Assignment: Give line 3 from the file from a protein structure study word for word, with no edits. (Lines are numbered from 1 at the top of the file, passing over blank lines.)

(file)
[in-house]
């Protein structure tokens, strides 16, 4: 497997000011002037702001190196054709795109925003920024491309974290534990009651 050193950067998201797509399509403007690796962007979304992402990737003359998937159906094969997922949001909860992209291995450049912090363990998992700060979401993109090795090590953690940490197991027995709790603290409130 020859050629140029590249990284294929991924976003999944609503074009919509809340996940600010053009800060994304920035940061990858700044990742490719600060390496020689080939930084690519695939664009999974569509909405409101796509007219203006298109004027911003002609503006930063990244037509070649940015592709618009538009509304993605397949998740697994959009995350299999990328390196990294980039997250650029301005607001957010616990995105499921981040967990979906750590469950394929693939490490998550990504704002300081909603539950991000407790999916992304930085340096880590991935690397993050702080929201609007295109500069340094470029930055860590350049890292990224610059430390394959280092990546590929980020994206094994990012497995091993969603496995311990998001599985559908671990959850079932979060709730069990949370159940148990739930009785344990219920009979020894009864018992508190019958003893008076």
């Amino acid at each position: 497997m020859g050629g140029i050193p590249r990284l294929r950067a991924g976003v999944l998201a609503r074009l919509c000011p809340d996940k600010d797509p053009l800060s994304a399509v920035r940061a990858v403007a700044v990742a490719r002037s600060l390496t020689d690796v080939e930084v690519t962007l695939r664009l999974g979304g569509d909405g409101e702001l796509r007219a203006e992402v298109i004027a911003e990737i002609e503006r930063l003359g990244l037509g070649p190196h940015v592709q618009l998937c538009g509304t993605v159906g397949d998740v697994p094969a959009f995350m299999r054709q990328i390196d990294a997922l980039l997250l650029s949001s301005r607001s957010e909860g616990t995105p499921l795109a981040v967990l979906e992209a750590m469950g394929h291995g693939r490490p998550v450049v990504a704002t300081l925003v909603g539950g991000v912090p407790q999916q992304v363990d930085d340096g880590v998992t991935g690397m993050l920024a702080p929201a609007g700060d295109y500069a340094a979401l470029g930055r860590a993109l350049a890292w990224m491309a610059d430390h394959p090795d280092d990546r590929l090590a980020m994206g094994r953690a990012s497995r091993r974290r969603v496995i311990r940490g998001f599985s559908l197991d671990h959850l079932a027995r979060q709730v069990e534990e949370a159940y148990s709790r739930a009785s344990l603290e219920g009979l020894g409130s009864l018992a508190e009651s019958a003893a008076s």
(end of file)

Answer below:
């Amino acid at each position: 497997m020859g050629g140029i050193p590249r990284l294929r950067a991924g976003v999944l998201a609503r074009l919509c000011p809340d996940k600010d797509p053009l800060s994304a399509v920035r940061a990858v403007a700044v990742a490719r002037s600060l390496t020689d690796v080939e930084v690519t962007l695939r664009l999974g979304g569509d909405g409101e702001l796509r007219a203006e992402v298109i004027a911003e990737i002609e503006r930063l003359g990244l037509g070649p190196h940015v592709q618009l998937c538009g509304t993605v159906g397949d998740v697994p094969a959009f995350m299999r054709q990328i390196d990294a997922l980039l997250l650029s949001s301005r607001s957010e909860g616990t995105p499921l795109a981040v967990l979906e992209a750590m469950g394929h291995g693939r490490p998550v450049v990504a704002t300081l925003v909603g539950g991000v912090p407790q999916q992304v363990d930085d340096g880590v998992t991935g690397m993050l920024a702080p929201a609007g700060d295109y500069a340094a979401l470029g930055r860590a993109l350049a890292w990224m491309a610059d430390h394959p090795d280092d990546r590929l090590a980020m994206g094994r953690a990012s497995r091993r974290r969603v496995i311990r940490g998001f599985s559908l197991d671990h959850l079932a027995r979060q709730v069990e534990e949370a159940y148990s709790r739930a009785s344990l603290e219920g009979l020894g409130s009864l018992a508190e009651s019958a003893a008076s």